Symphony No. 5 Op. 67
Ludwig van Beethoven
|1||Allegro con brio||0:06:54||Add to Playlist||Play Now|
|2||Andante con moto||0:09:29||Add to Playlist||Play Now|
|3||Allegro||0:07:40||Add to Playlist||Play Now|
|4||Allegro||0:10:46||Add to Playlist||Play Now|
Beethoven’s Fifth premiered at Vienna’s Theater an der Wien on December 22, 1808, in perhaps the most famously disastrous of Beethoven’s concerts. As usual, there was too much music (this work, the Sixth Symphony, Fourth Piano Concerto, Choral Fantasy and sundry vocal and choral works) and too little rehearsal. In a single day, around four hours of music was tackled by the usual Viennese mixture of professionals and talented amateurs, directed by a largely deaf conductor and soloist, in an unheated venue during one of the coldest spells Vienna had experienced in a long while. No wonder it was a fiasco.
That story has been told many times. What is rarely stressed enough is that in each of his new works for this occasion, Beethoven seems to have gone out of his way to do something strikingly original. The Fourth Piano Concerto plays with the relationship between orchestra and piano as none had before. The symphonies use an unusually large orchestra that includes trombones, contrabassoon and piccolo, none of which had appeared in earlier Viennese symphonies. The symphonies also experiment dramatically with musical form. Beethoven explores how different movements within a symphony might unite to create a greater musical whole than any single structure would. Finally, the Choral Fantasy is unlike anything written before or since: a piano solo that turns into a piano concerto that turns into a grand choral symphony, accompanied by piano. How many innovations can an audience digest in a single evening?
Most of the music heard that night was the work of the previous three years (1805–08). Beethoven had actually begun his Fifth Symphony before the commission for the Fourth Symphony came in. Instead of accepting the usual reputation of the Fourth being “Classical” and the Fifth as “Romantic,” it is perhaps more helpful to see them as a pair, standing together on the threshold between the Classical and Romantic eras. Consider this: Although the opening Allegro con brio of the Fifth blazes with unprecedented violent energy through Beethoven’s brilliant manipulation of its famous opening rhythm, its structure looks back to Haydn and Mozart for models. The Andante con moto is a similar case. Expressively, Beethoven’s variations lead him to some dark and ambiguous moments, troubling meditations that music had rarely addressed. But, once again, the structure is Classical: the double-variation form Haydn loved.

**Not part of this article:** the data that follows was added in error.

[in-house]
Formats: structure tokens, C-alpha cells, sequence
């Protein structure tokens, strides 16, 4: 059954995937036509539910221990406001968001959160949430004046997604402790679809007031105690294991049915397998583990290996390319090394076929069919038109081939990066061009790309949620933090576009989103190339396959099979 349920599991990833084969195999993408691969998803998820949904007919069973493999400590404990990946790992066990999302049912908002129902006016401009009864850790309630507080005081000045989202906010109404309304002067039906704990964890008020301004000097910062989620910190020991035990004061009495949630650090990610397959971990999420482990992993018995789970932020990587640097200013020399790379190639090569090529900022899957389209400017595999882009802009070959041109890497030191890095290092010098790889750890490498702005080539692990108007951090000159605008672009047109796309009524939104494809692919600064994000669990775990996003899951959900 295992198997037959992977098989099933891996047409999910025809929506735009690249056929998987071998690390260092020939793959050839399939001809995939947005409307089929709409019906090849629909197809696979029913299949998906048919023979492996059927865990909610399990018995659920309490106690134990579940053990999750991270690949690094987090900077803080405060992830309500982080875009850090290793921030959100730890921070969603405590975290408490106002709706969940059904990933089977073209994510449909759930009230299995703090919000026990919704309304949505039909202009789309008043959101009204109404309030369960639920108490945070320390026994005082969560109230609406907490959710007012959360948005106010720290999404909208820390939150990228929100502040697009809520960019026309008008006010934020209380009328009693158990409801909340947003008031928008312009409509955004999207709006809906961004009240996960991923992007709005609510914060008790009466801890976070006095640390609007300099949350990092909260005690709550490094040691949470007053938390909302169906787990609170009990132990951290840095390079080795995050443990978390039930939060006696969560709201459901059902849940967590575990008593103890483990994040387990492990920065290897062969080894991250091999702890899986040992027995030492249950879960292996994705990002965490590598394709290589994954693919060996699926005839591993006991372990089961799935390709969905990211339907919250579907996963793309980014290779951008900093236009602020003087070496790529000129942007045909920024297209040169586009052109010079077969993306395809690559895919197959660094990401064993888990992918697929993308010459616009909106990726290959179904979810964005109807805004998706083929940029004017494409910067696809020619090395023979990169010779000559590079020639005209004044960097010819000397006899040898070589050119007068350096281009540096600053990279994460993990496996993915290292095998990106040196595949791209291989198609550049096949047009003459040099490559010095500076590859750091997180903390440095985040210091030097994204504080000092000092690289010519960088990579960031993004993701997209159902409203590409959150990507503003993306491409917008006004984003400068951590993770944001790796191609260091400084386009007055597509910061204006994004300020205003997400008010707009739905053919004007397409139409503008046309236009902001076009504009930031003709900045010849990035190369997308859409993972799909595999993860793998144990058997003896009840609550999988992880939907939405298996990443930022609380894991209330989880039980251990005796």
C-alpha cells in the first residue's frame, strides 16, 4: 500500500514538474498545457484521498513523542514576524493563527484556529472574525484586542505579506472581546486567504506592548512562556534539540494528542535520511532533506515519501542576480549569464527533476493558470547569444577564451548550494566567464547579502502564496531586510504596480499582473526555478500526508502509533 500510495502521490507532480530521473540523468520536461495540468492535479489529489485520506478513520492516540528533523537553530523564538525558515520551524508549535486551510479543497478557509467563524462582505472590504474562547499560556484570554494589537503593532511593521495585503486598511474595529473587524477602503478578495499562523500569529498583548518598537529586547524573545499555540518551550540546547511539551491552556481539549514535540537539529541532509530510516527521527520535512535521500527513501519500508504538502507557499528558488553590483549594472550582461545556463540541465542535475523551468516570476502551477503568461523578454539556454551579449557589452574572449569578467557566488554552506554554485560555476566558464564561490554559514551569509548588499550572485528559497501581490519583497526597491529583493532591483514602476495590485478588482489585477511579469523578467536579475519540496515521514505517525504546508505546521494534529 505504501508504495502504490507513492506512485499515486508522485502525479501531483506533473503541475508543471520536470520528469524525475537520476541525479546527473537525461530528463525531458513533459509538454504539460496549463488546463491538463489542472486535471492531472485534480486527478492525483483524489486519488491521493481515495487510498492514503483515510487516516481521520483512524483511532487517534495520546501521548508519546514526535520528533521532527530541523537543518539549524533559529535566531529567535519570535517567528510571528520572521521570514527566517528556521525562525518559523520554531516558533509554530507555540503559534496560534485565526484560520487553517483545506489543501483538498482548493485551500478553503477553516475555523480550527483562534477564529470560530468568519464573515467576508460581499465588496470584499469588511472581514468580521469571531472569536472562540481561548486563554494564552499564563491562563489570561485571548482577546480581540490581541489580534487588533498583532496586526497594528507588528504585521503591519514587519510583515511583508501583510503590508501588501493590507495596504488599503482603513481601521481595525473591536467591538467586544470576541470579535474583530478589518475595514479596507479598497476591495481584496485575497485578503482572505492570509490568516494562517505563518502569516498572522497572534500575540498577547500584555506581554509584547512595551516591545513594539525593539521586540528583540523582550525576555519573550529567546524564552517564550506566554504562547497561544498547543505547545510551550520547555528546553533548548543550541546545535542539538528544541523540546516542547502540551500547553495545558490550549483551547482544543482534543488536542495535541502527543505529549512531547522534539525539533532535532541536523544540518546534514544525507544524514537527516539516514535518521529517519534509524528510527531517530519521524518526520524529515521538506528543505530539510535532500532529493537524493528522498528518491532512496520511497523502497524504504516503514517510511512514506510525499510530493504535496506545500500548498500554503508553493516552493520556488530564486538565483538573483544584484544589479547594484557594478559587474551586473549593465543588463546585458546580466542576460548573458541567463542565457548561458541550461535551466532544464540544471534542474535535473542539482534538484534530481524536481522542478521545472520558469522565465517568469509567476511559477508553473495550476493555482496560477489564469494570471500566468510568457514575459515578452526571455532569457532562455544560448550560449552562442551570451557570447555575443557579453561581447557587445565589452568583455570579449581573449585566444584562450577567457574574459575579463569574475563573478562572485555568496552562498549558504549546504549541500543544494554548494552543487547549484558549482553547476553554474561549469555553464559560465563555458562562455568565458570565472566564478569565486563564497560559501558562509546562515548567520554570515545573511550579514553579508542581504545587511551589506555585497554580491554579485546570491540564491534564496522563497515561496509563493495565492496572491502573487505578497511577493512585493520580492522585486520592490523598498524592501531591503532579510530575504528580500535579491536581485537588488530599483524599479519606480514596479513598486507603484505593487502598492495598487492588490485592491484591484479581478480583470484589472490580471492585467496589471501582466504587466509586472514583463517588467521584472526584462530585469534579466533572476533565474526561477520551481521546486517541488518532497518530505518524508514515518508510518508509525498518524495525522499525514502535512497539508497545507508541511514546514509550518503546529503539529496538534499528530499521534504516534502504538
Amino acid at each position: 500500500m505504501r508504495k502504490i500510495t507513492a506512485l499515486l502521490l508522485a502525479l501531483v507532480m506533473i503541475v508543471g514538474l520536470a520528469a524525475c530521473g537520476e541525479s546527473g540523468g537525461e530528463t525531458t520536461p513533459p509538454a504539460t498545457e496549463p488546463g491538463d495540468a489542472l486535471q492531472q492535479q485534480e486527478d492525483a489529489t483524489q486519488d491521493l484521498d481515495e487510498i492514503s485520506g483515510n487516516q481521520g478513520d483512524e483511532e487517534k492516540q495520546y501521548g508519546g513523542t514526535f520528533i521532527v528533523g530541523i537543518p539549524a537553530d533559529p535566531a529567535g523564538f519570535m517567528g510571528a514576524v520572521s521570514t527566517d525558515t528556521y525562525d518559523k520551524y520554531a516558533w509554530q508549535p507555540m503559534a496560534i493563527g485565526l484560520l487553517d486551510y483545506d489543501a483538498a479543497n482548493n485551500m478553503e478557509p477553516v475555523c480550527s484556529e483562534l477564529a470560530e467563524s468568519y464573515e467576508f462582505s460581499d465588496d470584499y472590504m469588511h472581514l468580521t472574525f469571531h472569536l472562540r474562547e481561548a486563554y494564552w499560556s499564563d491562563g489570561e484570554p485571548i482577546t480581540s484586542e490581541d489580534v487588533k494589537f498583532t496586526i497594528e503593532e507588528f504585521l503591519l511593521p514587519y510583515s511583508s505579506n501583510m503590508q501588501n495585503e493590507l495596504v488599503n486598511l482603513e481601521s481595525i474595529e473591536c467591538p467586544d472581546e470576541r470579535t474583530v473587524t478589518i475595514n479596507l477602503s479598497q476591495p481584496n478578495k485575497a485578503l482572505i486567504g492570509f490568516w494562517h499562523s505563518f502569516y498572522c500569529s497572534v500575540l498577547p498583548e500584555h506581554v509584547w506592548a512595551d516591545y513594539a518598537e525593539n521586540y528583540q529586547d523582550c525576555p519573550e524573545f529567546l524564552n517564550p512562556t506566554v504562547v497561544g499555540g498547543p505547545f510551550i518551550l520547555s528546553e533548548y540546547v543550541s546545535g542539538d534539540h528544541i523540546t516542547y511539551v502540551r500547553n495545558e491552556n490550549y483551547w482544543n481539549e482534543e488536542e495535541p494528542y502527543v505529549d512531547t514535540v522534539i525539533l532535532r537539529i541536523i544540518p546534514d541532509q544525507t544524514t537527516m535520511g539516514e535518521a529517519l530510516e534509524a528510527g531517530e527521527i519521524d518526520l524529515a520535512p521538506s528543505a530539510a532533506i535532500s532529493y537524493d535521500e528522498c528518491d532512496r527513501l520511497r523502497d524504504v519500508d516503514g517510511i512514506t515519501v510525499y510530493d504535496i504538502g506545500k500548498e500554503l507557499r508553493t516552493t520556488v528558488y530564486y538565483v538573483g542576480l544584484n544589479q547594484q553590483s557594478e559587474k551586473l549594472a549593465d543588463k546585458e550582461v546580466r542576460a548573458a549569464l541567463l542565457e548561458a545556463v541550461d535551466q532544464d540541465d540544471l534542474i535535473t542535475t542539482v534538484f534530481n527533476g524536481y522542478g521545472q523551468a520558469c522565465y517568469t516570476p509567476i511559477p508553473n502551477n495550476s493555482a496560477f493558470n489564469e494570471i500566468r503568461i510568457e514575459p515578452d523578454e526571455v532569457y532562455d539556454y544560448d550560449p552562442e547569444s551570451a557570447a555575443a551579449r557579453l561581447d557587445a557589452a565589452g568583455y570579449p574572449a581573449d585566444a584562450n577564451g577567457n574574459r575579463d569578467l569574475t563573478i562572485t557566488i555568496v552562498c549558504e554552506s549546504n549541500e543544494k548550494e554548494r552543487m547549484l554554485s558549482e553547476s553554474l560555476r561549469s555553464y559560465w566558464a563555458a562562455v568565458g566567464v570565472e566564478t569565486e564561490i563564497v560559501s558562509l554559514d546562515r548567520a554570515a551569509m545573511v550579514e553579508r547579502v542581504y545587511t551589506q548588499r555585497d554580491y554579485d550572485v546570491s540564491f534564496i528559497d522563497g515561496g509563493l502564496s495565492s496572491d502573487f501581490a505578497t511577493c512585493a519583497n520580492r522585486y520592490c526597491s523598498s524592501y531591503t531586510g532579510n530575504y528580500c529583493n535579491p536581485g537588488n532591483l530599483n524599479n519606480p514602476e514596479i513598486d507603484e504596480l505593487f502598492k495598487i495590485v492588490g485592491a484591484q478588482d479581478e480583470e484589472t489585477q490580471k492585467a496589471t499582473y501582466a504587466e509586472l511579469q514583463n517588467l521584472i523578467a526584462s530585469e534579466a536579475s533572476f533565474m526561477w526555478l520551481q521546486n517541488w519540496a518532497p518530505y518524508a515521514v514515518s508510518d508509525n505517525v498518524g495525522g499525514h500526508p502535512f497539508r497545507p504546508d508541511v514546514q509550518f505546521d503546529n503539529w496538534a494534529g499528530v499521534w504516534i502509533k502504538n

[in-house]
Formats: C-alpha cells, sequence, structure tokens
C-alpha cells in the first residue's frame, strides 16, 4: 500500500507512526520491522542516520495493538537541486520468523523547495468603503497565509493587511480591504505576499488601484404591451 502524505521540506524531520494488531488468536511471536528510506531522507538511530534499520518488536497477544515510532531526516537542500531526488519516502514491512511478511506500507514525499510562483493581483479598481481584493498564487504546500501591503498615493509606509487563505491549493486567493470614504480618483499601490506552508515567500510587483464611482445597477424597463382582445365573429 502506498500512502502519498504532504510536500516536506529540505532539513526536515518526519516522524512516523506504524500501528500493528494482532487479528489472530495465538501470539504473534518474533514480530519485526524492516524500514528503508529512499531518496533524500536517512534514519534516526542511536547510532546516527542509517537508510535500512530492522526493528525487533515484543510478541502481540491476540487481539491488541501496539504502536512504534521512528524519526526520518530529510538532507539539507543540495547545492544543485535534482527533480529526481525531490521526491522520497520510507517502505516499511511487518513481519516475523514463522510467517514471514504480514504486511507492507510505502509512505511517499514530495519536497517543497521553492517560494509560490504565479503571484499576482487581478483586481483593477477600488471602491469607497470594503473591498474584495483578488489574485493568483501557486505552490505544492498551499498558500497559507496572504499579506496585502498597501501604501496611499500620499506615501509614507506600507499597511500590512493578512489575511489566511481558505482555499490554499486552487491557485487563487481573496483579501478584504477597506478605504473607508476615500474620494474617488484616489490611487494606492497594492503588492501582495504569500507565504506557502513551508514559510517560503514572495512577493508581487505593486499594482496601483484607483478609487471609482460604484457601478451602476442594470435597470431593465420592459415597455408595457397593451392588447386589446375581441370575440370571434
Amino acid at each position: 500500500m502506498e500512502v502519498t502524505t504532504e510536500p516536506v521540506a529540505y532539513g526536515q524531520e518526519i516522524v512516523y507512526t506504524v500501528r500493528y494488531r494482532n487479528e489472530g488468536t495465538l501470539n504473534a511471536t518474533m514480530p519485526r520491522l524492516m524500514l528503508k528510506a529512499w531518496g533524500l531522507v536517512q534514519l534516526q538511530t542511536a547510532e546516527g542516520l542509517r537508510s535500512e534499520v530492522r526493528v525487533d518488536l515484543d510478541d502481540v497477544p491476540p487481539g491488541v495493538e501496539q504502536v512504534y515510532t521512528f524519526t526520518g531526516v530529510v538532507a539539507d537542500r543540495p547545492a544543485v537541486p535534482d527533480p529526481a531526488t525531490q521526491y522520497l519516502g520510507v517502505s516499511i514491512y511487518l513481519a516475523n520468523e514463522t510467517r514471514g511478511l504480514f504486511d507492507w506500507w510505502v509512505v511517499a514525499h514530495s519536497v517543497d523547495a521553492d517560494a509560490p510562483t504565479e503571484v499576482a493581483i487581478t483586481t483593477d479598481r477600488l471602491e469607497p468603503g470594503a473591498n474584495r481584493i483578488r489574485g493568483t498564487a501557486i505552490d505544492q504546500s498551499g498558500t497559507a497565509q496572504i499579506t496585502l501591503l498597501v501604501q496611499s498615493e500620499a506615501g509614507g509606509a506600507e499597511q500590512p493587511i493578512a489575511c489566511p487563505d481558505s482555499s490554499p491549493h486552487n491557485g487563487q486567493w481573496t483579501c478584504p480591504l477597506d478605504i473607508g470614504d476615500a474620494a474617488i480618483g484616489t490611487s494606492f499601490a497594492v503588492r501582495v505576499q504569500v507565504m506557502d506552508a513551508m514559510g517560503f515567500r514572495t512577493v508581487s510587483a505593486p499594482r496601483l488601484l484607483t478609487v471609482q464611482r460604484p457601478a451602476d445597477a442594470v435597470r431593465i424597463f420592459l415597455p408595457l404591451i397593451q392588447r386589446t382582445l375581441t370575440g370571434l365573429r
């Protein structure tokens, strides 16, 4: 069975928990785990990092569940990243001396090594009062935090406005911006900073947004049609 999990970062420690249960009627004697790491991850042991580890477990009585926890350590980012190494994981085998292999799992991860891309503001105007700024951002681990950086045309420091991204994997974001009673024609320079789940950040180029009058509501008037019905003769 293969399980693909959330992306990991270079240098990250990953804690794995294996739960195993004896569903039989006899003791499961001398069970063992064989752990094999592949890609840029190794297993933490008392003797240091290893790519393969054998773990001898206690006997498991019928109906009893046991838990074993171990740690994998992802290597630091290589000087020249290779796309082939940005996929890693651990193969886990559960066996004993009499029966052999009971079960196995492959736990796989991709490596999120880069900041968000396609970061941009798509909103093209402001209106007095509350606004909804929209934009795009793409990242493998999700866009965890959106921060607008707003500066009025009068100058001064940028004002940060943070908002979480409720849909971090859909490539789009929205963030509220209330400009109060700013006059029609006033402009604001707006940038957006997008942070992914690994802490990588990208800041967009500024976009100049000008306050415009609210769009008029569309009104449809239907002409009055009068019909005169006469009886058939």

Where Beethoven wholly steps into the Romantic age is in the third and fourth movements, which are bound together so intimately that they really constitute a single movement. Much ink has been spilt trying to describe the effect of Beethoven’s famous transition between them. Eerie, high strings rise out of what seem to be the ruins of the Allegro scherzo and surge into the fiery last movement. For the first time, Beethoven unleashes those extra trombones, piccolo and contrabassoon. And the surprises only continue! Five minutes into his finale, he suddenly reins in his forces and returns to the dark netherworld of that transition. Each of these events is a stunningly original coup de théâter.
As a footnote, it is interesting to consider the trombones. To us, the presence of these great brass instruments is perfectly consonant with our understanding of the Fifth Symphony as a journey from dark to light, from conflict to victory. Yet most of Beethoven’s audience in 1808 would have associated them first with solemn, sacred music; that was one reason Mozart found them so appropriate for his Masonic music. Trombones were the mainstay of church-music ensembles, and would remain so in Germany for most of the 19th century. Perhaps those grand chords at the start of the final movement were intended to be something more than a triumphal fanfare. Beethoven rarely discussed his music in print, so we will never know.